Ken Banks

Ashoka Fellow
United Kingdom,
Fellow Since 2010
kiwanja.net

Citation

This profile was prepared when Ken Banks was elected to the Ashoka Fellowship in 2010.
The New Idea
Ken’s observation is that the mobiles-for-social-change movement is failing to reach a huge proportion of COs on the ground. Their remoteness, as well as their lack of voice and resources, effectively locks them out of the productivity gains of the technological revolution. This revolution has spread unevenly: The expectation that the technology trickles down is flawed. Ken is building the architecture to reach the last mile. He puts the needs of the user above the specialist, to build a principles—and not technology—focused movement. Ken’s solution is to focus relentlessly on the most basic of all technology, in the context of an open source movement, which gives the greatest development power to the users who can then spread solutions among themselves.

The first building block of the movement is a simple and free piece of software which allows COs to engage in mass two-way communication using SMS. The platform works with the most basic equipment, namely the simple mobile phones already pervasive in the developing world. It has a wide range of potential functions determined by the user, which typically involve sending information out to stakeholders; enabling stakeholders to request information on demand; data gathering and analysis; and making basic transactions. The software—FrontlineSMS—was used for citizen monitoring of the 2007 Nigerian and 2009 Afghan elections; it is being used in agricultural projects in Banda Aceh to inform farmers of fish prices; in Pakistan for flood relief efforts; to give people access to legal services in Kenya; in domestic violence COs in the U.S., and in many other contexts. Ken believes that professionals should not need to install or maintain software and that the focus of software should be on instant usability even in difficult situations. Thousands of COs in over 70 countries have downloaded the software and are using it in ways they themselves design and determine.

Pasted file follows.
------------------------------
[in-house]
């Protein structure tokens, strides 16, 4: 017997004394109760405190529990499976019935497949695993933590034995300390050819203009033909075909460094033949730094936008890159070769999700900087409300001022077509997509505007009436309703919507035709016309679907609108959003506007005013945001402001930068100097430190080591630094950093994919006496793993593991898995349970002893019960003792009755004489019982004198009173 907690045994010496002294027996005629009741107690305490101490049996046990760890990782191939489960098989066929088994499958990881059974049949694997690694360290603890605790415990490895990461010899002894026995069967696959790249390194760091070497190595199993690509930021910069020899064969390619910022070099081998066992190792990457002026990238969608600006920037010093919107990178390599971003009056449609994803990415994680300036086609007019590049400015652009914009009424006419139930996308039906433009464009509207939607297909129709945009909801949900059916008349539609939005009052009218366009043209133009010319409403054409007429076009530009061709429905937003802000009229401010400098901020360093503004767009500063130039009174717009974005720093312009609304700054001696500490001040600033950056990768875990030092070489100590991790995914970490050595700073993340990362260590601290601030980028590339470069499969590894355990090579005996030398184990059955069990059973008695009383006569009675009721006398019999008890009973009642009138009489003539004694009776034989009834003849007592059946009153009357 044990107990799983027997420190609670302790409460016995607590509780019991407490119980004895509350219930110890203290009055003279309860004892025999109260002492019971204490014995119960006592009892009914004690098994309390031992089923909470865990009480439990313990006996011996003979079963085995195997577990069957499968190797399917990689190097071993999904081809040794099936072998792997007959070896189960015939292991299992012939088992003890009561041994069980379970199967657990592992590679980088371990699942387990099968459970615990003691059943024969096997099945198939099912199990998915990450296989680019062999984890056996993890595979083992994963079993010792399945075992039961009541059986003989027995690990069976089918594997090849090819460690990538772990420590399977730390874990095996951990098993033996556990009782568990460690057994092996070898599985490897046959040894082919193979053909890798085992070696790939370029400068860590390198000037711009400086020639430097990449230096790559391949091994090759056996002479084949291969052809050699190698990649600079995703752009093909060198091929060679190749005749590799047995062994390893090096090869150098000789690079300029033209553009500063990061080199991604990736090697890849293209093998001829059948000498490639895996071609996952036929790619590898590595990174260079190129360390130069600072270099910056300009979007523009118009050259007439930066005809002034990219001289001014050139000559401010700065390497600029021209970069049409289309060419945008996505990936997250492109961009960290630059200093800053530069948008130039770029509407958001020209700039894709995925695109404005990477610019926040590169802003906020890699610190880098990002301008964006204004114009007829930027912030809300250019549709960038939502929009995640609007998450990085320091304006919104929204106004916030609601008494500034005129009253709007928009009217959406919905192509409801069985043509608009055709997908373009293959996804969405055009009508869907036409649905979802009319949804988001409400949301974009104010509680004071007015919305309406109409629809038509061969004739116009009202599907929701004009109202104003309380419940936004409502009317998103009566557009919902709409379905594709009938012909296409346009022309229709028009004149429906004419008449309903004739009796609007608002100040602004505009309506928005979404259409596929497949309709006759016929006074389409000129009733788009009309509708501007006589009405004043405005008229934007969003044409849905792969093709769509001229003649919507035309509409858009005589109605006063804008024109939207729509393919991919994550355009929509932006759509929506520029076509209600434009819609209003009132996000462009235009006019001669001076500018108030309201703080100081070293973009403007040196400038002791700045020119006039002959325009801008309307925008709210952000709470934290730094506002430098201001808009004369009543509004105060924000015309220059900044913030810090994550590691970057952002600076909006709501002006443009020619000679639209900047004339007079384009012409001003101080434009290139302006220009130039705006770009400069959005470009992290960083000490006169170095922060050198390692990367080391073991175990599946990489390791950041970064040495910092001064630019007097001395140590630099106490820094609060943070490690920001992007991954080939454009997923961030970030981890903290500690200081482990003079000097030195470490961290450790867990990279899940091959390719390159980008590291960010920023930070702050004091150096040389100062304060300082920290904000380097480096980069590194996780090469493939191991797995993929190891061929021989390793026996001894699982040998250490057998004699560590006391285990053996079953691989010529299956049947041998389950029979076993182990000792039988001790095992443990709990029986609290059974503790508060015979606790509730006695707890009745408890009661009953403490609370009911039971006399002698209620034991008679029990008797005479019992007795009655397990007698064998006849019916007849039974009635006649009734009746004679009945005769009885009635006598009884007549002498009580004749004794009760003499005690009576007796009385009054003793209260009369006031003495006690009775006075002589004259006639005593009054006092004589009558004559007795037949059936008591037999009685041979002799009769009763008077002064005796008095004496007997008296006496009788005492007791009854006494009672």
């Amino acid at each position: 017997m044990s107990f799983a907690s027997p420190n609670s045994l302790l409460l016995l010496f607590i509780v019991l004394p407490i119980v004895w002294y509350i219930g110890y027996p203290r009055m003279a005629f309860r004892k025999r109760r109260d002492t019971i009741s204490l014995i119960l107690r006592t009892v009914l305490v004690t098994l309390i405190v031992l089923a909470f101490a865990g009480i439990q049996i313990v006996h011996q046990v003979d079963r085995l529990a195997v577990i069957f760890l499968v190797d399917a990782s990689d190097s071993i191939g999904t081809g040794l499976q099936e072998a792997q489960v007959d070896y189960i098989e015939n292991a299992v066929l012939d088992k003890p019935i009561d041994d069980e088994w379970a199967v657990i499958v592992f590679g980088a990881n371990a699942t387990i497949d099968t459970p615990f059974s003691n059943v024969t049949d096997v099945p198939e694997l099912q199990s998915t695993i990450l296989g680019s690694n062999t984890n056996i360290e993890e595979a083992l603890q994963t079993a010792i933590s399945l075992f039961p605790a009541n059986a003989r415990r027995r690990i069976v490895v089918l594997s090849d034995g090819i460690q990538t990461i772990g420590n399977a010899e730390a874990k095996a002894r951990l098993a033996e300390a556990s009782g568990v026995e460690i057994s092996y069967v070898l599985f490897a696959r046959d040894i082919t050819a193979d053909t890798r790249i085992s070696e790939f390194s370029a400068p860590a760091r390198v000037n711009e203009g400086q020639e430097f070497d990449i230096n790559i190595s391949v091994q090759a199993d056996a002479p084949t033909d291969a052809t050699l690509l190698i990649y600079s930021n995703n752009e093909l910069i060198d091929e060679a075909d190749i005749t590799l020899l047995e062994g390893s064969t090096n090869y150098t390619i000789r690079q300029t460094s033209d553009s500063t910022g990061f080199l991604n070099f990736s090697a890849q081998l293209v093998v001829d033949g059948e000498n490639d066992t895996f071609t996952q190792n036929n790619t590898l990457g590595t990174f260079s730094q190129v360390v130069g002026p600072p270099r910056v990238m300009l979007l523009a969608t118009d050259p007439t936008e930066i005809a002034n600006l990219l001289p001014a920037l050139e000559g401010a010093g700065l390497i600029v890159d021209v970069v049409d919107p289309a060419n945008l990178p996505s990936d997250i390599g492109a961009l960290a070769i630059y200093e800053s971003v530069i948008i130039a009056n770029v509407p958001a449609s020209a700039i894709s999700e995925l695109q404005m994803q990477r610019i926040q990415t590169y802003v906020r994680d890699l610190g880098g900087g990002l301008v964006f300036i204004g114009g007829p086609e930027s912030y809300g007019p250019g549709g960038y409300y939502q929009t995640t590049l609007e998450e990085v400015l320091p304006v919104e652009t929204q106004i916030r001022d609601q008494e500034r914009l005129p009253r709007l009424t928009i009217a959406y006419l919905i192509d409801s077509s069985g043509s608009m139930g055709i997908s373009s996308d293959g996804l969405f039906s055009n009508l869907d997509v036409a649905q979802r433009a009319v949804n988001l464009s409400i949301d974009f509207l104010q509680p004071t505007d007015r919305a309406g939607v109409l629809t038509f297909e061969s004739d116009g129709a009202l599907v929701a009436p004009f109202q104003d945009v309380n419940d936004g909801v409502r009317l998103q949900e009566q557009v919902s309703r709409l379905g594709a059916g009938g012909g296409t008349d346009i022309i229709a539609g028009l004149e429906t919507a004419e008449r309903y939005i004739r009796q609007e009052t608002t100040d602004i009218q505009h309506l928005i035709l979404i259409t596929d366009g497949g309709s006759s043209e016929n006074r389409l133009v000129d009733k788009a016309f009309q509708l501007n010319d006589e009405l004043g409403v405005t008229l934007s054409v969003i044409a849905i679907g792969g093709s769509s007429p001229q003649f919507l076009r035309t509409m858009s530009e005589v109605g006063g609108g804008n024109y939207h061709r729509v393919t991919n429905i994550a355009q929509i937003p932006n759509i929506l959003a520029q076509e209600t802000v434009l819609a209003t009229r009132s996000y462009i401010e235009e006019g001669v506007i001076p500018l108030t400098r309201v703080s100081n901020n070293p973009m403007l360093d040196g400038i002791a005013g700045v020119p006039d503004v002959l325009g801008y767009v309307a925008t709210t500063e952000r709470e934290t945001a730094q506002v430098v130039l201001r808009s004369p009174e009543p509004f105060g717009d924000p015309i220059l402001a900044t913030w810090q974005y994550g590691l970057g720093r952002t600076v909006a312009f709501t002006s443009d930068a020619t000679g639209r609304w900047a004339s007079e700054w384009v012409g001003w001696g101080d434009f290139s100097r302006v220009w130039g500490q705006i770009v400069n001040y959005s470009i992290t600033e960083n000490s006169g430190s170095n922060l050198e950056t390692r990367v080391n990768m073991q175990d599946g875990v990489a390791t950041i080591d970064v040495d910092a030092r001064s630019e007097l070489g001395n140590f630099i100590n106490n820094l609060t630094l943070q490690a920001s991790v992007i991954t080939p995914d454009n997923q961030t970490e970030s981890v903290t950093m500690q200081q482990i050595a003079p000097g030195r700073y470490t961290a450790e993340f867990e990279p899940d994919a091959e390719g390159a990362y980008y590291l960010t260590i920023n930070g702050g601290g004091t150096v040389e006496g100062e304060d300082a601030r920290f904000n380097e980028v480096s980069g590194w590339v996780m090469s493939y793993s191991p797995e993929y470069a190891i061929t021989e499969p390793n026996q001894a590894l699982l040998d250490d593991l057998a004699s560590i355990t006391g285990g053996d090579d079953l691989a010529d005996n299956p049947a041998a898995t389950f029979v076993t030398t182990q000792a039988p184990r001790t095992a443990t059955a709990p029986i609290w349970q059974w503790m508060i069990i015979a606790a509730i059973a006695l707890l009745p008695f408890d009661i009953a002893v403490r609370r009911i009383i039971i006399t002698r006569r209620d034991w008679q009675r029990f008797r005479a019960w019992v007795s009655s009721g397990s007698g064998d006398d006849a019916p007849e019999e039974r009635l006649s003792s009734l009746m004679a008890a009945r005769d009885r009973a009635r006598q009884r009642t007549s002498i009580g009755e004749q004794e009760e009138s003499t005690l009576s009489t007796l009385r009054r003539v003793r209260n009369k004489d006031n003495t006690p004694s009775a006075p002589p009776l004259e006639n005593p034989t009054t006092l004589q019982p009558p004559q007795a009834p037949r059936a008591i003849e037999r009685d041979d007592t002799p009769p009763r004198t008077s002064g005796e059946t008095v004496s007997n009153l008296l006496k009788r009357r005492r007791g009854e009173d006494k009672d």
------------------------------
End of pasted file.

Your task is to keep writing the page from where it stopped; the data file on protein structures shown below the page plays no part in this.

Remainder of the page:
However, the importance of FrontlineSMS lies not in the technology, but in the power shift it enables. In tailoring the platform, Ken considered how it could best foster user-led innovation and the spreading of solutions between users. Structured as a self-governing group of peers that use and develop the software, FrontlineSMS has the largest user community of any non-profit-focused SMS tool in the world. The open source software is locally customizable so that anyone who has more specific needs can take the software and add in additional functions, potentially sharing this with the rest of the network of users. In contrast to technology which is built by technologists in universities in the developed world, innovations are designed at the periphery, where they are most relevant, and then return to the center for wider distribution within the network. Ken is demonstrating to users that “something is possible”, inspiring and enabling them to design what they really need. For example, when a group of nurses in Malawi were using the software, they found that they were unable to add more credit to their phones when they were out in the communities. The nurses worked out a system for adding this function into the software, and now this solution can be spread through the central hub to other users.
The Problem
The Strategy
The Person

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